Saturday, February 20, 2010

Are Aggregators Thieves?

Entrepreneur Mark Cuban caused a bit of a stir earlier this month when he said that Google and other content aggregators essentially are vampires that suck the blood of the media. The only way to put a stop to it, Cuban added, was to "put a stake through their gosh darn hearts."

"You guys are always looking for the next thing to save you," he told media players at a conference in New York. "Your core competency is you create news, you create content. You just have to stop offering your necks to the vampires."

It was a good headline for a day or two on most media sites, and the comments drew some fascinating critiques because Cuban is an investor in Mahalo, which leans heavily on aggregation to create content for its own website. Other than the particularly harsh language, there also was nothing new about the complaint. We've heard a similar story from Rupert Murdoch, Sam Zell, and a host of other people in traditional media who want to put pay walls up to prevent their content from being stolen.

But the essential question remains: Are aggregators really thieves?

Truth is, most media brands work very hard to get their work distributed. In my earlier years at Forbes magazine, we had a team of three full-time publicists who worked behind-the-scenes to get media pickup of stories, book writers and editors on radio and television shows, and get the brand maximum exposure. This was also true at BusinessWeek which had (and still has) it's own in-house public relations staff, as well as an external firm to promote BW journalism to prominent bloggers and other media organizations.

As long as aggregators credit the source and even link back to the original content, how is that any different than a media brand's own attempts to gain wider distribution of its stories through PR agents?

Take a look at three major players who smartly use aggregation as a part of their business models: The Huffington Post, The Daily Beast, and Newser. At all three of these news websites, aggregation is a core component of the content mix. HuffPo snatches paragraphs from pretty much every media outlet and blogger that has something worth saying and often rewrites what many say. The Daily Beast wouldn't be able to produce its intelligent and entertaining daily news digest, Cheat Sheet, without borrowing and stealing from other media. Indeed, it's little more than a smart rewrite of the day's most important or sexiest news from The New York Times, The Washington Post, Associated Press, Reuters, and other traditional media brands with an occasional credit to HuffPo or Politico. Yet, for The Daily Beast, it's one of the most prominent features on its home page and it's used to drive daily traffic to the site via RSS feed. In short, The Daily Beast is making money from the best work of other media outlets which invest hundreds of millions of dollars annually creating that content.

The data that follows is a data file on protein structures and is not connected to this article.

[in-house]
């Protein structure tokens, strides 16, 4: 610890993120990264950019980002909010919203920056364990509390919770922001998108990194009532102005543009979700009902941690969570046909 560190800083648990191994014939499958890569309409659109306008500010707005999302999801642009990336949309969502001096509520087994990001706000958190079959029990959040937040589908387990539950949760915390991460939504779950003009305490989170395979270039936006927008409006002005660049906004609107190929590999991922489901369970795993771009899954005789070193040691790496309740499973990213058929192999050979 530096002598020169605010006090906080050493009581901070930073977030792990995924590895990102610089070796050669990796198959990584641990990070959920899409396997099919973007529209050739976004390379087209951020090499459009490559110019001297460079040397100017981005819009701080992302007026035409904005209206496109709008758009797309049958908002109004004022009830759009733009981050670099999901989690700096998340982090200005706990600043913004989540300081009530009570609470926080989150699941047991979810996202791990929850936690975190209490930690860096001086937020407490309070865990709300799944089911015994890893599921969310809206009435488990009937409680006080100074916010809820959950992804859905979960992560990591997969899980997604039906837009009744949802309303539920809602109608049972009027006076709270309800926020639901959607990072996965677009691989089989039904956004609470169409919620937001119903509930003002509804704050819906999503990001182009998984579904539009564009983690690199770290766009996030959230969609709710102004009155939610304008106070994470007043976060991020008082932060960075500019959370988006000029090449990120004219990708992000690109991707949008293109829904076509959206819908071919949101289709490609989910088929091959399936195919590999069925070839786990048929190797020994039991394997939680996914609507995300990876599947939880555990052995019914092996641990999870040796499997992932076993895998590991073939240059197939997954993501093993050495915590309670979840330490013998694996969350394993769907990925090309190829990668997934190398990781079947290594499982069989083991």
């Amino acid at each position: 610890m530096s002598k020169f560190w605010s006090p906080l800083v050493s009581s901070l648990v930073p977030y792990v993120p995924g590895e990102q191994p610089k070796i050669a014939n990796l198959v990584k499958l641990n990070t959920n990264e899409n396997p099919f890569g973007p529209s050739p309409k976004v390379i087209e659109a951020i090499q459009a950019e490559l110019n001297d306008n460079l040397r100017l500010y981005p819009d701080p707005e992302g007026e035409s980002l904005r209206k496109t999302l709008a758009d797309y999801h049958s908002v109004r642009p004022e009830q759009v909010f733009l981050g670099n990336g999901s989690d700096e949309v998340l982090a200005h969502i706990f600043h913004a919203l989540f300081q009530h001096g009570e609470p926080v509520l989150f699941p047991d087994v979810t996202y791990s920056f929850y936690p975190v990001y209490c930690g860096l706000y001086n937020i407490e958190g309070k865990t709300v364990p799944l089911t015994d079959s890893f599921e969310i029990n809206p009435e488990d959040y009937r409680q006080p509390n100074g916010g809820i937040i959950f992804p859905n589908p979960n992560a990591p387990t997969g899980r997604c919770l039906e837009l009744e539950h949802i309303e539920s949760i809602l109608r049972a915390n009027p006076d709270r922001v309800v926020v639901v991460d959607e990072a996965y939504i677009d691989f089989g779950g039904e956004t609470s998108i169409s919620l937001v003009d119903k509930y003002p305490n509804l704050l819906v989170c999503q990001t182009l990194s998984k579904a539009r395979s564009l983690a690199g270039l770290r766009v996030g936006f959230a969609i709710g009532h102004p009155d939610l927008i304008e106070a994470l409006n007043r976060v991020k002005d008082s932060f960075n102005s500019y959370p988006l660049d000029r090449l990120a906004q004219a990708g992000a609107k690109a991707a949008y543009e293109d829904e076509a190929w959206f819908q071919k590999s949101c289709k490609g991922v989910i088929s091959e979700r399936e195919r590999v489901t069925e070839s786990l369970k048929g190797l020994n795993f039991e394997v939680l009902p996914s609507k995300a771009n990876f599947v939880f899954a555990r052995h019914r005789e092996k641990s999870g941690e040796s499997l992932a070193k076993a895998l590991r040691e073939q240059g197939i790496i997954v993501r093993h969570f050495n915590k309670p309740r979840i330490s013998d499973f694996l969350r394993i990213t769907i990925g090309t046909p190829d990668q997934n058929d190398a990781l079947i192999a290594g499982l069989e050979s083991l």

Newser, meantime, takes an entirely different approach. It produces no original content, other than the blogged opinions of founder and provocateur Michael Wolf. Everything else is largely a short and snappy two-paragraph rewrite of the day's most entertaining news. Wolf is candid about what he's doing: The "About" section for the site reports that "Newser is a news aggregator with brains. We select the best news stories from hundreds of sources all over the web, read them for you, and summarize them in two succinct, sharply written paragraphs or less." It's stock market coverage on a recent day, posted 35 minutes after the market's close, was a graf and three bullet points, all taken from The Wall Street Journal, which posted its account just 16 minutes earlier. A "review" of the new movie "Blood Done Sign My Name" opens with two short sentences followed by four grafs stolen from four reviews published by The Philadelphia Enquirer, New York Post, Variety, and Chicago Sun-Times. There are links to the original stories in all of these files--if you want them. So Newser not only credits the source, it essentially sends traffic to their sites—at least for the readers who want the full stories.

All of this is perfectly legal, falling within the rules of fair use. But is it ethical or moral? After all, Newser and other aggregators are profit-making enterprises whose business models are essentially dependent on the investment of billions of dollars to produce the content they steal.

I don’t believe its unethical and here’s why: 1) At least in the above examples, there is total transparency to what is going on, 2) The original source is given credit for the article, and 3) The aggregator provides highlighted ink sback to the original content, driving revenue-producing traffic back to the source.